- Reactive Extensions (Rx) – Part 1 – Replacing C# Events
- Reactive Extensions (Rx) – Part 2 – Wrapping C# Events
- Reactive Extensions (Rx) – Part 3 – Naming Conventions
- Reactive Extensions (Rx) – Part 4 – Replacing Timers
- Reactive Extensions (Rx) – Part 5 – Awaiting Observables
- Reactive Extensions (Rx) – Part 6 – Task ToObservable
- Reactive Extensions (Rx) – Part 7 – Sample Events
- Reactive Extensions (Rx) – Part 8 – Timeouts
In part six of this series of blog posts I talked about using Reactive Extensions for adding timeout logic to asynchronous tasks. Something like this:
public async Task<string> WaitForFirstResultWithTimeOut()
Task<string> task = this.DownloadTheInternet();
return await task
Last week I was working on a project and wanted to add a Timeout to my task but since it was an ASP.NET MVC project, I had no references to Reactive Extensions. After some thought I discovered another possible method of performing a timeout which may help in certain circumstances.
var cancellationTokenSource = new CancellationTokenSource(TimeSpan.FromMilliseconds(1000));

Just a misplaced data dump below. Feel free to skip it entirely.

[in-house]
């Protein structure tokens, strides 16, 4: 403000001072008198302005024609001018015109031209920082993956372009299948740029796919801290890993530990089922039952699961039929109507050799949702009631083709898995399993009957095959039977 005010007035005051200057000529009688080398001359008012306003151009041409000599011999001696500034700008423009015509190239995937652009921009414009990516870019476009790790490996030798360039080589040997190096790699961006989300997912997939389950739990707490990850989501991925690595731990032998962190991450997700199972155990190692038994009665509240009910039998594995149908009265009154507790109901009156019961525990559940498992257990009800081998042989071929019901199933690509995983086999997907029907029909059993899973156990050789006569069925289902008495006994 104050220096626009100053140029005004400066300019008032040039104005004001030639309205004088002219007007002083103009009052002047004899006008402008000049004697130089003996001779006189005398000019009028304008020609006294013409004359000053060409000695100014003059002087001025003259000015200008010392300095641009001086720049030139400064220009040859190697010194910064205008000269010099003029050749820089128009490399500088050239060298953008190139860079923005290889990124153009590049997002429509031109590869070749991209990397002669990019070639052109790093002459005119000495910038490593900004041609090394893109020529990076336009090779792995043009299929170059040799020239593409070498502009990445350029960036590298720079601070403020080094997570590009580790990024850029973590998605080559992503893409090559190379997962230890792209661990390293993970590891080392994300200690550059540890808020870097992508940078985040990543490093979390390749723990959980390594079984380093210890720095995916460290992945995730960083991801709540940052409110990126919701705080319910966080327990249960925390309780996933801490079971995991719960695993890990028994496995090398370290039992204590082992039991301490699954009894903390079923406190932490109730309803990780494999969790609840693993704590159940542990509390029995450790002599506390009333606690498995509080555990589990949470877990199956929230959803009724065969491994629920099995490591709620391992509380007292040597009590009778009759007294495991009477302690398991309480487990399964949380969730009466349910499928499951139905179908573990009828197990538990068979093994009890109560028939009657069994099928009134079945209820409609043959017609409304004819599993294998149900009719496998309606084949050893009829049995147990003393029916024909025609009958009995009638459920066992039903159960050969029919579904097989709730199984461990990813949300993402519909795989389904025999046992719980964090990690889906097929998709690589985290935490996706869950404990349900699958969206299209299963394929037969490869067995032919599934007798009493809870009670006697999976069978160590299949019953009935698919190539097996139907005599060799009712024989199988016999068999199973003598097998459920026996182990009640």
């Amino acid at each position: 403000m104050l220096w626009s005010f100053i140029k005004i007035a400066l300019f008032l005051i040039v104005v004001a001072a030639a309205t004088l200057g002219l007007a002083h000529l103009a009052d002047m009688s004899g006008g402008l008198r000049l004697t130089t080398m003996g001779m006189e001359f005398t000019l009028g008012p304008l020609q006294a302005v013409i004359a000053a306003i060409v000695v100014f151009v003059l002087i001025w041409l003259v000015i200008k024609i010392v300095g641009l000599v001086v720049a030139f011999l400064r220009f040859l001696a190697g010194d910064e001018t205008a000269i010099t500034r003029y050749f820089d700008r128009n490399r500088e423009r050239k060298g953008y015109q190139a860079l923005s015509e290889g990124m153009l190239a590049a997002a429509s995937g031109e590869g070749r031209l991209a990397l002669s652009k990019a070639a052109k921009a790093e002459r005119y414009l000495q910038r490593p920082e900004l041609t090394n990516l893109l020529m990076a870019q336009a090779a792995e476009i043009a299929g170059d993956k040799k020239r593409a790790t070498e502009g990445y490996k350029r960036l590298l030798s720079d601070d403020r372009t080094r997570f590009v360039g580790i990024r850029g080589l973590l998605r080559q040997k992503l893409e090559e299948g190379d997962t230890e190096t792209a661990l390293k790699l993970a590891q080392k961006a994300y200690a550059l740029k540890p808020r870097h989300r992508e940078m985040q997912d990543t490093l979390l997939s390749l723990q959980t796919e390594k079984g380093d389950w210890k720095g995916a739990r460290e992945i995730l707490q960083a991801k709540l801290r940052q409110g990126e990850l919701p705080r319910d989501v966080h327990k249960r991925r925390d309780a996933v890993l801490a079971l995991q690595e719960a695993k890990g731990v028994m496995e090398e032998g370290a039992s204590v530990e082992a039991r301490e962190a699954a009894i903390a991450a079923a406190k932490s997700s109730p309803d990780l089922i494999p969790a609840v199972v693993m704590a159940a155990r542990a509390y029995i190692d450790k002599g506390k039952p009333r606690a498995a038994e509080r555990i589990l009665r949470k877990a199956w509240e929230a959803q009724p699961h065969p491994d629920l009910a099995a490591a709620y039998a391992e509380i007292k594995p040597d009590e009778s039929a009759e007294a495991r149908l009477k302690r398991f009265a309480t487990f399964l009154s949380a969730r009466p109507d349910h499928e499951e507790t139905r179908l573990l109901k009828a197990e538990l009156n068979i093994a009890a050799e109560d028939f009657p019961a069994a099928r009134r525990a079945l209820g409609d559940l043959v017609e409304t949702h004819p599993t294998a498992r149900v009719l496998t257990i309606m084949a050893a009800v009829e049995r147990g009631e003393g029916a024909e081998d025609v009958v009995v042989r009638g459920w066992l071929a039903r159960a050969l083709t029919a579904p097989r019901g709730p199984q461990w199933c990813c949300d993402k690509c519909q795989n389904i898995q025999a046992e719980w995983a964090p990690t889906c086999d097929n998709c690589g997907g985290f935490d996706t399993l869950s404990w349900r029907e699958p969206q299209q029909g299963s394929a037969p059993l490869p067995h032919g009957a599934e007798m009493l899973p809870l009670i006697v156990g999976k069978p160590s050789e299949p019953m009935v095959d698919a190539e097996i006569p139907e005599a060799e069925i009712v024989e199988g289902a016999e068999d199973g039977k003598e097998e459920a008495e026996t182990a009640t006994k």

return await this.DownloadTheInternet(cancellationTokenSource.Token);
catch (OperationCanceledException exception)
I’m using an overload on CancellationTokenSource which takes a timeout value. Then passing the CancellationToken to DownloadTheInternet. This method should be periodically checking the CancellationToken to see if it has been cancelled and if so, throw an OperationCanceledException. In this example you’d probably use HttpClient which handles this for you if you give it the CancellationToken.
The main reason why this method is better is that the task is actually being cancelled and stopped from doing any more work. In my above reactive extensions example, the task continues doing work but it’s result is just ignored.